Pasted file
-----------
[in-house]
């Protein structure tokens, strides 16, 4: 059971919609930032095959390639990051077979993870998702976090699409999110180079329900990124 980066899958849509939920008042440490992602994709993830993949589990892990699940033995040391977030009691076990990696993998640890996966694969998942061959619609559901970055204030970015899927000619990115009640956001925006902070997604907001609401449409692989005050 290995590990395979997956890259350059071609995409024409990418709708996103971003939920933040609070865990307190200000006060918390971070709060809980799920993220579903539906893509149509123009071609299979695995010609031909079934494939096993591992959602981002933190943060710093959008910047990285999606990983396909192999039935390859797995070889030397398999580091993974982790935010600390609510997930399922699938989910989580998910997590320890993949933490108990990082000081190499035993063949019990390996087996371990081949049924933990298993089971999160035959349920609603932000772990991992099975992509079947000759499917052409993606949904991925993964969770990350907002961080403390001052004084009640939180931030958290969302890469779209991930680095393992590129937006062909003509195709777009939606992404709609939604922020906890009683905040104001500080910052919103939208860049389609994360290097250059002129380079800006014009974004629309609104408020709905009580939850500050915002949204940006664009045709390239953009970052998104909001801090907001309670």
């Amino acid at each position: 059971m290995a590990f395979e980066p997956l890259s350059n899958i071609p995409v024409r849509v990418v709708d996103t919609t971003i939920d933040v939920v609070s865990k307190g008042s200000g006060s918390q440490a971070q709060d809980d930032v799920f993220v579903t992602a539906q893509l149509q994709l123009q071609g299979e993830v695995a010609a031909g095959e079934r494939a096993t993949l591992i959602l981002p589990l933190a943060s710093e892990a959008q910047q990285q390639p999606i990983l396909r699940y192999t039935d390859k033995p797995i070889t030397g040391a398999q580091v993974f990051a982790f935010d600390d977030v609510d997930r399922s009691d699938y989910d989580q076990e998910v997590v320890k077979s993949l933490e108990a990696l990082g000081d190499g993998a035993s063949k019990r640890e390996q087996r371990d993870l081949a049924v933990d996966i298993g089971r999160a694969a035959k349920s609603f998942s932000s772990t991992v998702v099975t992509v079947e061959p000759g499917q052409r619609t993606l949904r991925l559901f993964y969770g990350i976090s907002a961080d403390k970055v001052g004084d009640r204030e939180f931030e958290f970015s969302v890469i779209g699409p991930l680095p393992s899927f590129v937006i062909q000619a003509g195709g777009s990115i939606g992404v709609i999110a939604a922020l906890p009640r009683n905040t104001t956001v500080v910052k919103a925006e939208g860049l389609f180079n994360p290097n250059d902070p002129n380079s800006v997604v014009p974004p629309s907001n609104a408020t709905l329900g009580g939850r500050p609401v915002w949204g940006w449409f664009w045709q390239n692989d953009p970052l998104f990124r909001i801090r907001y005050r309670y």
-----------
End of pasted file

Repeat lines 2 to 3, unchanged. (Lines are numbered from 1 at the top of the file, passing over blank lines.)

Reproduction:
């Protein structure tokens, strides 16, 4: 059971919609930032095959390639990051077979993870998702976090699409999110180079329900990124 980066899958849509939920008042440490992602994709993830993949589990892990699940033995040391977030009691076990990696993998640890996966694969998942061959619609559901970055204030970015899927000619990115009640956001925006902070997604907001609401449409692989005050 290995590990395979997956890259350059071609995409024409990418709708996103971003939920933040609070865990307190200000006060918390971070709060809980799920993220579903539906893509149509123009071609299979695995010609031909079934494939096993591992959602981002933190943060710093959008910047990285999606990983396909192999039935390859797995070889030397398999580091993974982790935010600390609510997930399922699938989910989580998910997590320890993949933490108990990082000081190499035993063949019990390996087996371990081949049924933990298993089971999160035959349920609603932000772990991992099975992509079947000759499917052409993606949904991925993964969770990350907002961080403390001052004084009640939180931030958290969302890469779209991930680095393992590129937006062909003509195709777009939606992404709609939604922020906890009683905040104001500080910052919103939208860049389609994360290097250059002129380079800006014009974004629309609104408020709905009580939850500050915002949204940006664009045709390239953009970052998104909001801090907001309670």
């Amino acid at each position: 059971m290995a590990f395979e980066p997956l890259s350059n899958i071609p995409v024409r849509v990418v709708d996103t919609t971003i939920d933040v939920v609070s865990k307190g008042s200000g006060s918390q440490a971070q709060d809980d930032v799920f993220v579903t992602a539906q893509l149509q994709l123009q071609g299979e993830v695995a010609a031909g095959e079934r494939a096993t993949l591992i959602l981002p589990l933190a943060s710093e892990a959008q910047q990285q390639p999606i990983l396909r699940y192999t039935d390859k033995p797995i070889t030397g040391a398999q580091v993974f990051a982790f935010d600390d977030v609510d997930r399922s009691d699938y989910d989580q076990e998910v997590v320890k077979s993949l933490e108990a990696l990082g000081d190499g993998a035993s063949k019990r640890e390996q087996r371990d993870l081949a049924v933990d996966i298993g089971r999160a694969a035959k349920s609603f998942s932000s772990t991992v998702v099975t992509v079947e061959p000759g499917q052409r619609t993606l949904r991925l559901f993964y969770g990350i976090s907002a961080d403390k970055v001052g004084d009640r204030e939180f931030e958290f970015s969302v890469i779209g699409p991930l680095p393992s899927f590129v937006i062909q000619a003509g195709g777009s990115i939606g992404v709609i999110a939604a922020l906890p009640r009683n905040t104001t956001v500080v910052k919103a925006e939208g860049l389609f180079n994360p290097n250059d902070p002129n380079s800006v997604v014009p974004p629309s907001n609104a408020t709905l329900g009580g939850r500050p609401v915002w949204g940006w449409f664009w045709q390239n692989d953009p970052l998104f990124r909001i801090r907001y005050r309670y």